another bag and gave it a snap in the air, and then gently lifted
her other hand so he could slide it into the bag. The beetles
scattered, and Henry took a small step back.
Archie wrote something in his notebook. It had been thirteen
years since they had stood over another dead girl in that park.
That had set them on the trail of the Beauty Killer. They
didn’t know back then it would become a career. Or that
Archie would become one of her victims.
A voice from up the hillside hollered, "Hey."
Henry looked up at the path, where Claire Masland was waving for
them to come back up the hill. He put his hands on his hips.
"You’ve got to be kidding me," he said to Archie.
Claire motioned again. This time she put her whole arm into
"I’ll go first," Archie said. He glanced back at Henry and
added, "So when you fall you won’t take us both down."
"Ha, ha," said Henry.
"What do you have?" Archie asked Claire when they reached the
path. Claire was small and angular with a very short haircut. She
was wearing a striped T-shirt and jeans. Her gold shield was
clipped to her waistband, along with a phone, a gun in a leather
holster, and a pair of red plastic sunglasses jauntily hooked
through a belt loop. She tilted her head at a young uniformed cop
who was covered in dirt.
"This is Officer Bennett," she said. "The first responder."
Bennett looked like a kid, tall with a baby face and a slight
double chin that pressed fretfully against a skinny neck. He
hunched his shoulders miserably. "I’m so sorry," he said.
"Show them," Claire told Bennett. He sighed glumly and turned
around. He had taken a header down the ravine and his uniform was
stained with muck, and tiny bits of vegetation still clung to his
Both Henry and Archie leaned forward to get a better look.
Clinging to Bennett’s shoulder blade, among the fern seeds,
the moss particulate, and the dirt, was, unmistakably, a clue.
Henry looked at Archie. "That would be a human hair," he
"When you, uh, fell," Archie asked Bennett. "Did you actually
make contact with the body?"
Bennett’s spine stiffened. "Jesus no, sir. I swear."
"Must have picked it up on the way down," said Henry.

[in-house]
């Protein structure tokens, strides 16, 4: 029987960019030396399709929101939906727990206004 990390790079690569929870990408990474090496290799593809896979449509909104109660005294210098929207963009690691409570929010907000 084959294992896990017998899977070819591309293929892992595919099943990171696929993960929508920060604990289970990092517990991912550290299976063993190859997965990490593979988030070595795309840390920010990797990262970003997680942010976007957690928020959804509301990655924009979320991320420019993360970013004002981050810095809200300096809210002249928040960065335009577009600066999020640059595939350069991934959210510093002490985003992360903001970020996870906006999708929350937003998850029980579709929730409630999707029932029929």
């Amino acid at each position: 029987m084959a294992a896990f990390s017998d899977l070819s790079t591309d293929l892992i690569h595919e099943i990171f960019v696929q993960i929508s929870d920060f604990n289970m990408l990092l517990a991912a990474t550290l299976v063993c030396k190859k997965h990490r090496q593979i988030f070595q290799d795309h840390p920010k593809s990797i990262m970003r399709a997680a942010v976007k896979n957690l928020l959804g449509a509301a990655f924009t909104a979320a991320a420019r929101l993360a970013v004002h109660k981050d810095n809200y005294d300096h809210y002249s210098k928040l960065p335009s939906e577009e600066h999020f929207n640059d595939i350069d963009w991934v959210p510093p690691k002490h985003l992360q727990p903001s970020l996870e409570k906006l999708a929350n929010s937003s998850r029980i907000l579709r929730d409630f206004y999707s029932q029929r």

Archie pulled a slim black flashlight out of his pocket and
shone it along the length of the red hair. He held it for Henry to
look. There was a tiny clump of tissue at the base of the hair.
"It’s got a scalp fragment on it," Archie said.
Bennett whipped his head around, eyes wide. "Get it off me," he
pleaded. "Get it off me, okay?"
"Easy, son," Henry said.
Claire, who was a good foot shorter than Bennett, reached up and
plucked the hair off and dropped it in an evidence bag.
Archie called a crime scene tech over. "Bag all his clothes.
"But what will I wear?" Bennett asked as the crime scene tech
led him off.
Claire turned to Archie and Henry. The path they were on was
about three feet wide, carved worryingly out of the hillside. The
back foot of it had been taped off to let the fifty-year-old women
by, so they didn’t have to backtrack a mile into the woods
and miss afternoon spa appointments. A chocolate Lab bounded
through the foliage on the hillside as its owner, in cargo shorts,
hiking books, and reflective sunglasses, walked past without even a
second glance at the activity at the bottom of the glen. "So?"
"Head injury," said Archie.
"Yep," said Henry.
"Maybe she fell," Claire theorized. "Like T. J. Hooker, there.
Hit her head on a rock."
"Or maybe the rock hit her," Henry said.
"Or," Archie said, "maybe Sparky scrambled down there and stuck
his snout in our corpse, and the hair dropped off his tongue on his
way back up the embankment."
Claire and Henry both looked at Archie.
"Sparky?" Henry said.
"That is so gross," said Claire.
Excerpted from SWEETHEART © Copyright 2011 by Chelsea Cain.
Reprinted with permission by St. Martin’s Minotaur. All